How can retailers master the personalisation spectrum to drive success?

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By John Gallemore, CEO of THG Ingenuity. THG Ingenuity powers THG’s own brands such as Myprotein and Lookfantastic and provides a fully integrated end-to-end e-commerce platform for third party clients and partners

Personalisation has long been a focus in online retail, with studies showing that a tailored customer experience will not only drive traffic and sales but ensure long-term loyalty and retention rates. 

However, implementing a personalisation strategy that truly adds value isn’t a simple undertaking. It requires complex technology integration and data collection on a large scale; neither of these are always readily available. Personalisation can therefore seem like a difficult task, particularly for those retailers that must rely on various, often disjointed, third-party suppliers to help them deliver it. 

Indeed, with Gartner predicting that 80% of marketers will abandon personalisation efforts by 2025 due to a lack of ROI, it seems that the industry is further away from providing bespoke customer experiences than previously thought. 

So, how can brands get ahead on personalisation and showcase the increased ROI it can deliver?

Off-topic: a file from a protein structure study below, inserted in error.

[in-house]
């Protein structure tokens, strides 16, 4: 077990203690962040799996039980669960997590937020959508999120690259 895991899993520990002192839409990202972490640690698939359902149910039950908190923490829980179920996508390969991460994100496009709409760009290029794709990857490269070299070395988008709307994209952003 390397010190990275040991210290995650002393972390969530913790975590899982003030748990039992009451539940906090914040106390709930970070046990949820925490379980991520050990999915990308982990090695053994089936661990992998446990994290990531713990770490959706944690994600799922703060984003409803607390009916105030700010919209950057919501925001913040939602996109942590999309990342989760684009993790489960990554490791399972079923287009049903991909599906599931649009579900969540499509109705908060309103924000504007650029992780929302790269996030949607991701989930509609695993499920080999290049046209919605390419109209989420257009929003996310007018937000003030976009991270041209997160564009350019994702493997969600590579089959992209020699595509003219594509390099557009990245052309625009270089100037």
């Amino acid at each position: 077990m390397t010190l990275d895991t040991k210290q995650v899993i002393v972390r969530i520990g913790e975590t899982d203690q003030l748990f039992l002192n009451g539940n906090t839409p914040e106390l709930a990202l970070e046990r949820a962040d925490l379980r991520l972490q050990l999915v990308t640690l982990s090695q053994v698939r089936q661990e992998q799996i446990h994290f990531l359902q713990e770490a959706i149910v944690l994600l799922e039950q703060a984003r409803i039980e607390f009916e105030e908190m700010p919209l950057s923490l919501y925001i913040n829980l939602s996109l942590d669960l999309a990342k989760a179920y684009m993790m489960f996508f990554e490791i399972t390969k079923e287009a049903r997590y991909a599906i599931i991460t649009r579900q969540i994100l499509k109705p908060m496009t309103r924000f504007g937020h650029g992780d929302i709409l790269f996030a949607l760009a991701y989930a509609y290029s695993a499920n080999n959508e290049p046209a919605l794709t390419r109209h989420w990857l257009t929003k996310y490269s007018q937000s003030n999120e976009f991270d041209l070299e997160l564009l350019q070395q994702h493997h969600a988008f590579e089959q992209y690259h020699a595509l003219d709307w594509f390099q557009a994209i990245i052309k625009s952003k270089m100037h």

What is personalisation? 

At its core, personalisation is the pursuit of enhancing customer experience by creating relevant and tailored interactions between brands and consumers.  

The concept has evolved in recent years to take on many different forms – but we break it down into four central pillars. These are communications, product offering, product customisation and customer-driven new product development (NPD). 

Communications 

Creating bespoke communications across different touchpoints in the purchase cycle is perhaps the simplest way to deliver personalisation to customers. From emails to social campaigns and web content, communications play an important role in improving conversion and retention. This in turn helps to reduce customer acquisition costs, ultimately making marketing spend more efficient.